More than 50 volunteers from dozens of public agencies and private organizations are supporting this effort, as well as several grantmakers.  The National Endowment for the Arts Our Town program is providing NCCP and partners with $50,000 over two years for the Summits.  Additional funders and sponsors include New Jersey State Council on the Arts, Geraldine R. Dodge Foundation, Mortimer and Mimi Levitt Foundation, New Jersey Health Initiatives, Northern New Jersey Community Foundation, and Metris Arts.

Our partners are diverse as well. They include a dozen state arts agencies, as well as universities and nonprofit and cultural organizations.  Partners help plan and promote the events.

Sponsorships range from $250 for an exhibit table to $10,000 for an exclusive title sponsorship.  All the money goes to help support creative placemaking and to keep the programs accessible for a wide array of attendees.  Leadership Summits attract elected and appointed public officials, artists, urban planners, leaders of cultural organizations, grantmakers and more.

If your organization is interested in becoming a sponsor or partner of any of the upcoming Leadership Summits, please contact NCCP Executive Director Leonardo Vazquez by email or at 973-763-6352

Begun in 2014 in Newark, NJ, Creative Placemaking Leadership Summits serve between 150 and 250 people per year. Our regional summits are designed to serve that many as well.  We want them to have enough people to generate a lot of thinking and new connections -- but not so many that the event becomes overwhelming.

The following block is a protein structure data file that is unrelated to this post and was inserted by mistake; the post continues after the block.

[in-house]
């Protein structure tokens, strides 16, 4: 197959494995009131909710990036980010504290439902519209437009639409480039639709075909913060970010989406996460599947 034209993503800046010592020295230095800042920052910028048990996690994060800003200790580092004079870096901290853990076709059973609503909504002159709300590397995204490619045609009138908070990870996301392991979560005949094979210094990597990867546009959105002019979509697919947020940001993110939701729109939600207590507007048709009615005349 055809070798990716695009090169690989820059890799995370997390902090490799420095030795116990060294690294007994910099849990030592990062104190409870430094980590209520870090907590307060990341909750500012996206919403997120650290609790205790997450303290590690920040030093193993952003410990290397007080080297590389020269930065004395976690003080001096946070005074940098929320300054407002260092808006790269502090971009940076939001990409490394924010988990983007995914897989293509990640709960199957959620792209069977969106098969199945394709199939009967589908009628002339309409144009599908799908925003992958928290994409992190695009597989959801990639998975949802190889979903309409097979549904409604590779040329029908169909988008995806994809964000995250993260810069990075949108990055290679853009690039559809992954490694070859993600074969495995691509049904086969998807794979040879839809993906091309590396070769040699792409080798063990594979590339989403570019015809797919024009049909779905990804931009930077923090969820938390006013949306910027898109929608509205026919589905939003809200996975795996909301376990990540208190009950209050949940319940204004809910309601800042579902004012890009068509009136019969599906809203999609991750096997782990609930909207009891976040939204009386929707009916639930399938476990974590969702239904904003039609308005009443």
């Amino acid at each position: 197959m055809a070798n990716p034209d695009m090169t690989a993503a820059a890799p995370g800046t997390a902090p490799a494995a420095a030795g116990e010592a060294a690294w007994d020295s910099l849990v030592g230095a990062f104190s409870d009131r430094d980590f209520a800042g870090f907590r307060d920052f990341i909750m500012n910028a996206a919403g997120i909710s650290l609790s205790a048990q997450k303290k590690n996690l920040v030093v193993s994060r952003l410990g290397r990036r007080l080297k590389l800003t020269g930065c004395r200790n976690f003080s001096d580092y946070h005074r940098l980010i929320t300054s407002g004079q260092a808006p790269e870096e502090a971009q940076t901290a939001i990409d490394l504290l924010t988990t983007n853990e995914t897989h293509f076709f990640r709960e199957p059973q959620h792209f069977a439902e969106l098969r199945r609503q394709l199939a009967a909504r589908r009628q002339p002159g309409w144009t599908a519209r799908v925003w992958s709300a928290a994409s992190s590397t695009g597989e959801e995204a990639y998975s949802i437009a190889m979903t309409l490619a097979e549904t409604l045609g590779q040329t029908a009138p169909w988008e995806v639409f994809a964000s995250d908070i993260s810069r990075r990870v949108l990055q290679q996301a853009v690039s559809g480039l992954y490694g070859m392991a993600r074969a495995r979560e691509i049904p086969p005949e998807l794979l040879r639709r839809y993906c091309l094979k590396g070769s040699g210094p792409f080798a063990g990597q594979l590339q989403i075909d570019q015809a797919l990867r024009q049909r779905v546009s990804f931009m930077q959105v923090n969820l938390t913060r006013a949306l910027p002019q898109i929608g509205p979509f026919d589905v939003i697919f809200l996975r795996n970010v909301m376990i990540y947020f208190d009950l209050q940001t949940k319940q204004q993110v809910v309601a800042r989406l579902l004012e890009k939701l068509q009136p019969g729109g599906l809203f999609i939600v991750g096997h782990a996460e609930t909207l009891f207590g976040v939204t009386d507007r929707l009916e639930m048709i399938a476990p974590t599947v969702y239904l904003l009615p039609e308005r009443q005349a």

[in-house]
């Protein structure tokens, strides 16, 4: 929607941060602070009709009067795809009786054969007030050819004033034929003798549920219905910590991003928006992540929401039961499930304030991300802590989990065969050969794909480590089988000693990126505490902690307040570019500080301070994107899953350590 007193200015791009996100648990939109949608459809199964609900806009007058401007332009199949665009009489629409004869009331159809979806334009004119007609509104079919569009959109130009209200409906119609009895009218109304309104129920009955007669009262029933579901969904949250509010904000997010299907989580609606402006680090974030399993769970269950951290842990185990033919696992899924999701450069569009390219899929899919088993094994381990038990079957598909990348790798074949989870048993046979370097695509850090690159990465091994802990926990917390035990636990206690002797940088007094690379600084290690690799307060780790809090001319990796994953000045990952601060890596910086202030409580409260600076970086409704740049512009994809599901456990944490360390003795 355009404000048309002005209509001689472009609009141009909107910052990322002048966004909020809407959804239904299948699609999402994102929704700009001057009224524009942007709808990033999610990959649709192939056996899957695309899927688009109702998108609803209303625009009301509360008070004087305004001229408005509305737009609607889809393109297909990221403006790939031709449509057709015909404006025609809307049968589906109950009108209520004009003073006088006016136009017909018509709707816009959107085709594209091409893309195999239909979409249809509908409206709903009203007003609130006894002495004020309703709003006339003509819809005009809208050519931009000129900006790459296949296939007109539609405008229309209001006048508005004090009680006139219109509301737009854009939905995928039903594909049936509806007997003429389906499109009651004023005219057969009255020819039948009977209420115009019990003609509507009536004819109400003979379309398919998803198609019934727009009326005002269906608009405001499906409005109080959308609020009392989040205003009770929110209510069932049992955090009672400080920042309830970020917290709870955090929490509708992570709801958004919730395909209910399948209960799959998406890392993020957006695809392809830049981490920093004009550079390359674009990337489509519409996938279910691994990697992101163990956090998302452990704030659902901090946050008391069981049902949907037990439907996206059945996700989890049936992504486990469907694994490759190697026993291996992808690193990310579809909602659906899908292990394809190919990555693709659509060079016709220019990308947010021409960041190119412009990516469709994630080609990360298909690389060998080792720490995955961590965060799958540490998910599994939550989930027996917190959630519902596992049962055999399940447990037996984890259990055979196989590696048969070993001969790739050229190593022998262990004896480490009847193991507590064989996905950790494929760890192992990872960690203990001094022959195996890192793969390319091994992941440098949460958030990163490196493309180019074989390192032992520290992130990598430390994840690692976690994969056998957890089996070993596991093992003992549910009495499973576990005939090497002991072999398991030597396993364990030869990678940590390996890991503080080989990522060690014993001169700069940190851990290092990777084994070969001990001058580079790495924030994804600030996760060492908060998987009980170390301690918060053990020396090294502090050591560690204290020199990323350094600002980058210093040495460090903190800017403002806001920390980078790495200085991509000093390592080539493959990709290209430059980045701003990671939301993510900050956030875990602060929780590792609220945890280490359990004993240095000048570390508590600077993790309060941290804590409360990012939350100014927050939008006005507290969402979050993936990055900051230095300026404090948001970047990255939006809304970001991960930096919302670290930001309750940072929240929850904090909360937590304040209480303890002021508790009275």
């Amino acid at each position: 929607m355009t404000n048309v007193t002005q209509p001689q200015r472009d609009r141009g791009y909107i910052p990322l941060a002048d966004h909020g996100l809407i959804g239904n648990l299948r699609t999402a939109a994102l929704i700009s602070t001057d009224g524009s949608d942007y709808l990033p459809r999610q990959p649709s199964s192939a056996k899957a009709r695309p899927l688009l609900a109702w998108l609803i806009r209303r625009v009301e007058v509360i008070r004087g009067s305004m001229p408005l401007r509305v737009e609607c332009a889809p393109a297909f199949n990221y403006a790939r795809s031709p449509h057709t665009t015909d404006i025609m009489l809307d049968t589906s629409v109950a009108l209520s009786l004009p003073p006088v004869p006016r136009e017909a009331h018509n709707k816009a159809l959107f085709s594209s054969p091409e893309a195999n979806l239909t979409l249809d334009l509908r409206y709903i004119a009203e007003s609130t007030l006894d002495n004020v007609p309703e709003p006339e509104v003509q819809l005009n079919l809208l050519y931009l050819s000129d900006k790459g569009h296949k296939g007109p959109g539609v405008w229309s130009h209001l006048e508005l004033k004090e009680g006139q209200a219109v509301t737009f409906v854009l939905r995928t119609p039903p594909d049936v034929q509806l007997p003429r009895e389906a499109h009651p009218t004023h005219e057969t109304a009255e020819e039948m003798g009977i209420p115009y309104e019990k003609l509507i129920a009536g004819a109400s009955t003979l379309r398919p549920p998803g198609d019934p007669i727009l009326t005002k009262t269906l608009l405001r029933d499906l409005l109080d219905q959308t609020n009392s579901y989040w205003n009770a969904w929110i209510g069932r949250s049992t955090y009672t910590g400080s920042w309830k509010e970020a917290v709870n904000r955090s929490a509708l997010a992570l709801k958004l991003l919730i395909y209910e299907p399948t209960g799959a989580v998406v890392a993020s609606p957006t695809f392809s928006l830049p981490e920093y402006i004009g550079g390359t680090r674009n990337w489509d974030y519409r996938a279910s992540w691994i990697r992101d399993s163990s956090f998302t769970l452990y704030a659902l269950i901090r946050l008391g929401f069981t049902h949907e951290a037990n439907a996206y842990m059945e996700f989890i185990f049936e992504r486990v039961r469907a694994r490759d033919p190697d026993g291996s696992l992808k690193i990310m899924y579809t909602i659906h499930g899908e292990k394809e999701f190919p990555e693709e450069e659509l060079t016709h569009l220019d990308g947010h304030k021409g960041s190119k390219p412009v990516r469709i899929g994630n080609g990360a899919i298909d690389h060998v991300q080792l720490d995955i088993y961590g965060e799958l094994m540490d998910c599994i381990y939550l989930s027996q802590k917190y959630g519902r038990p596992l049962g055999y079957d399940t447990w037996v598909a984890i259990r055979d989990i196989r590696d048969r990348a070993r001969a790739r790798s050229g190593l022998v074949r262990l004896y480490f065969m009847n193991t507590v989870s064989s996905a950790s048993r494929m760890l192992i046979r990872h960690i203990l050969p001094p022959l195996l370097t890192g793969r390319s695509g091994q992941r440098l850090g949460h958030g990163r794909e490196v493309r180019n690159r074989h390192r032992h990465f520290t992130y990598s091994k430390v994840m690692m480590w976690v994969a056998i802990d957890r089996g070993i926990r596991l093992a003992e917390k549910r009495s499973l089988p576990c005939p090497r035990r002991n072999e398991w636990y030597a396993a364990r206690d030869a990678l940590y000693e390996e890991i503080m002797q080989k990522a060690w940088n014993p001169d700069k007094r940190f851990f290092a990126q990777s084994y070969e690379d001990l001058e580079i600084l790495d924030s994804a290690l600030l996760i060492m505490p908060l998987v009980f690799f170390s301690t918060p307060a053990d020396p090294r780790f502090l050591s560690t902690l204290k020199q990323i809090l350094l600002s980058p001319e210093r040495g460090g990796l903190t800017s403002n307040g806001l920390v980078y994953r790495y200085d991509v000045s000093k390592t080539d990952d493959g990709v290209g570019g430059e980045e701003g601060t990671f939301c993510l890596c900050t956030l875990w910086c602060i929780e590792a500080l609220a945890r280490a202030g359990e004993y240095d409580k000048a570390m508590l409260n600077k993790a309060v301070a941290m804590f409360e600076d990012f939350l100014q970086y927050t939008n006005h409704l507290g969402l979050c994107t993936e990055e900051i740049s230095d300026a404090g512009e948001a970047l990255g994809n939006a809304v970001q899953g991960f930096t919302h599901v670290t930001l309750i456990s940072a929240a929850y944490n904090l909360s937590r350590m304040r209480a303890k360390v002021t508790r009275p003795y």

2018 Creative Placemaking Leadership Summit & Knowledge Exchanges

·         Southeast: Location to be determined[1], early to mid March. Major theme: Creative placemaking in small towns and rural areas. Subtopics: Designing for wellness, diversity and inclusion, tactical urbanism|lighter, quicker, cheaper| demonstration projects, maintaining affordable spaces

Sponsors to date: Mortimer & Mimi Levitt Foundation

·         Southwest & Rocky Mountains: April 6-7, Denver. Major themes: Entrepreneurship and equity. Subtopics: creative placemaking in frontier towns; creative placemaking in mountain towns; Latino creative placemaking

Sponsors to date: Mortimer & Mimi Levitt Foundation

·         Northeast Corridor: May 4-5, 10-11 or 17-18, Newark (NJ). Major themes: Gentrification, Making space for creativity (physical design), sports and arts. Subtopics: Introducing creative placemaking to communities, funding

Sponsors to date: Geraldine R. Dodge Foundation, Metris Arts, Mortimer & Mimi Levitt Foundation, New Jersey Health Initiatives, New Jersey State Council on the Arts, Northern New Jersey Community Foundation
·         Appalachian: June 15-16 or June 22-23, Charleston (WV): Major themes: Local economic development and community wellness. Subtopics: Building arts ecologies in isolated areas, invigorating arts in smaller communities, creative placemaking in industrial and post-industrial communities, placekeeping/ protecting the ethos of a community, building effective partnerships with elected officials, leaders of local non-arts-related businesses, and nonprofit organizations, building local arts communities, connecting to regional and larger arts markets, and mapping creative assets